Most people don’t know that children can have strokes.
But having experienced the impact pediatric strokes have on children’s lives firsthand, Carolina student Michelle Ballasiotes is shining a spotlight on the issue.
“I’ve chosen to make my stroke a positive thing in my life, rather than dwell on the negatives and what I struggle with,” said Ballasiotes, who had a stroke while her mother was pregnant with her.
The senior health policy and management major spends her time conducting neurology research and advocating for changes to the U.S. health care system.
Ballasiotes, who grew up in Charlotte, noticed that many people didn’t know that children could have strokes, let alone while in utero. Using her personal story, she wanted to bring awareness to the danger. When she was only 8 years old, she spoke to members of the American Heart Association about her life experiences as a stroke survivor.
She has also traveled to Washington to inform legislators about pediatric strokes, to lobby for research funding for the National Institutes of Health and address the health care system.
She doesn’t want other families to face the same challenges as hers, like when her family was told she would have to see an expensive specialist instead of her local doctor. Her mom was able to fight for access to the local provider, but Ballasiotes knew many families didn’t have the resources to do so.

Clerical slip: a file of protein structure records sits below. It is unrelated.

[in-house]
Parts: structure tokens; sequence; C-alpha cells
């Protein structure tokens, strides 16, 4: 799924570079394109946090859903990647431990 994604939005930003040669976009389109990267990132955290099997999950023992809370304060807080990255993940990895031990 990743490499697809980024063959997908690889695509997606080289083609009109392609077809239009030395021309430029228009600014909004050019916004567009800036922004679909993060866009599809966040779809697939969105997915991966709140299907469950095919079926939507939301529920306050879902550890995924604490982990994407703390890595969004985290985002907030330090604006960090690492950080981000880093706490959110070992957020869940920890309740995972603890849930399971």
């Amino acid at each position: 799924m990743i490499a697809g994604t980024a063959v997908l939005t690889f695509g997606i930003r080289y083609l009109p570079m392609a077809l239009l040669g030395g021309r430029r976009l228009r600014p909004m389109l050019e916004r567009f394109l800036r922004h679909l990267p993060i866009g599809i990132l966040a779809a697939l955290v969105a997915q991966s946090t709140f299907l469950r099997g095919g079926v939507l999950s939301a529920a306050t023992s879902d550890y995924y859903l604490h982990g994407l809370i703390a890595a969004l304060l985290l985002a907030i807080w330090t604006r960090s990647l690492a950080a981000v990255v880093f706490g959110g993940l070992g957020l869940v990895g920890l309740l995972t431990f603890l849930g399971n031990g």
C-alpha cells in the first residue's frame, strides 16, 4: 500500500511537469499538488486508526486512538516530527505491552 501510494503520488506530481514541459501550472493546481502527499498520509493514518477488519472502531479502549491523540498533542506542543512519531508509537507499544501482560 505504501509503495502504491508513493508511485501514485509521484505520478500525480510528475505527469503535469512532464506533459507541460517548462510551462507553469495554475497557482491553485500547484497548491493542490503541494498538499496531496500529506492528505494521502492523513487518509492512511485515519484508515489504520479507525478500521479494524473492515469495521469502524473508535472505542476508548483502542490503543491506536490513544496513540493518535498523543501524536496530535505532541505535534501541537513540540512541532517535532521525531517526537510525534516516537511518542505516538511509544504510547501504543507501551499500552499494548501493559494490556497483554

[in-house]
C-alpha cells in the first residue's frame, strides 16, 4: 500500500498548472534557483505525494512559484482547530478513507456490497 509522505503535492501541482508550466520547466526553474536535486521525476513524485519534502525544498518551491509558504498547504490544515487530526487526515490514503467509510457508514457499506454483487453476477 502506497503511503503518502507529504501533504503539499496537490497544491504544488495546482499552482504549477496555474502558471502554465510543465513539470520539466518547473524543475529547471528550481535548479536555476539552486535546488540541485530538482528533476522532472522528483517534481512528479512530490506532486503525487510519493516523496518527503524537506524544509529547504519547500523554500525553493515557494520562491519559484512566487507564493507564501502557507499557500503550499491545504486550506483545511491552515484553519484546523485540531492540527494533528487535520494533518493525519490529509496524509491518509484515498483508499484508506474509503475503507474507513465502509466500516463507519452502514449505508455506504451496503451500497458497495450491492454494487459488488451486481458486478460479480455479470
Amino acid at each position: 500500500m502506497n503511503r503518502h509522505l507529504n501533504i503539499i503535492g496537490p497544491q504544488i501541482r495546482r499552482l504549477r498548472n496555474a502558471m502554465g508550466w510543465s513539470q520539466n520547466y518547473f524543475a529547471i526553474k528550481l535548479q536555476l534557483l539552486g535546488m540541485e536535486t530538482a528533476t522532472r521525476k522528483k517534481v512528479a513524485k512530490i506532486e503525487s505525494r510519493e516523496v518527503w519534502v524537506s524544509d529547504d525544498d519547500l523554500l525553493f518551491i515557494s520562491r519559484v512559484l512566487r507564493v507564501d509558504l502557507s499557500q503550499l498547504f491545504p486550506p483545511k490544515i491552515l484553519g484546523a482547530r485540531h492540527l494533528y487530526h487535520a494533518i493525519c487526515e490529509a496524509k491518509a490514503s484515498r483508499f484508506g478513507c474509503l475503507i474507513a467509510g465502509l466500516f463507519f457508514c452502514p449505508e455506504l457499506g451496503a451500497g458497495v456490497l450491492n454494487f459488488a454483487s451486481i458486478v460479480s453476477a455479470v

“I wanted to be able to educate others and say, ‘What is currently in place isn’t logical, and we need to fix it,’” Ballasiotes said.
When it came time for Ballasiotes to consider colleges, she instantly knew Carolina was the place for her, given its top-ranked public health school.
“The Gillings School of Global Public Health is one of the main reasons I wanted to come to Carolina,” she said.
While here, Ballasiotes has combined her personal experience with her studies to further raise awareness for pediatric stroke by creating “Pediatric Stroke Hero Bags” for patients at UNC Hospitals. The bags are full of resources, like toys to aid in the child’s recovery process and journals to help their parents relieve stress.
She even helped UNC Hospitals develop an emergency room protocol for patients who present with signs of pediatric stroke.
“We like to say that ‘time is brain’ when a child suffers a stroke,” Ballasiotes said. “It’s important for doctors to be able to recognize signs of stroke in children and treat them as rapidly as possible.”
This past summer, Ballasiotes extended her passion for public health by doing research with the UNC School of Medicine’s neurosurgery department, where she analyzed workplace accommodations for epilepsy patients.
Ballasiotes hopes to attend occupational therapy school after graduating from Carolina. It’s a path that stems from her own positive experiences working with an occupational therapist, both as a patient and as a colleague for educational presentations.
“My OT had an ability to make my therapy sessions fun, so I didn’t even know I was actually working,” Ballasiotes said. “It made me look forward to every appointment, and I want to provide that same motivation to other kids.”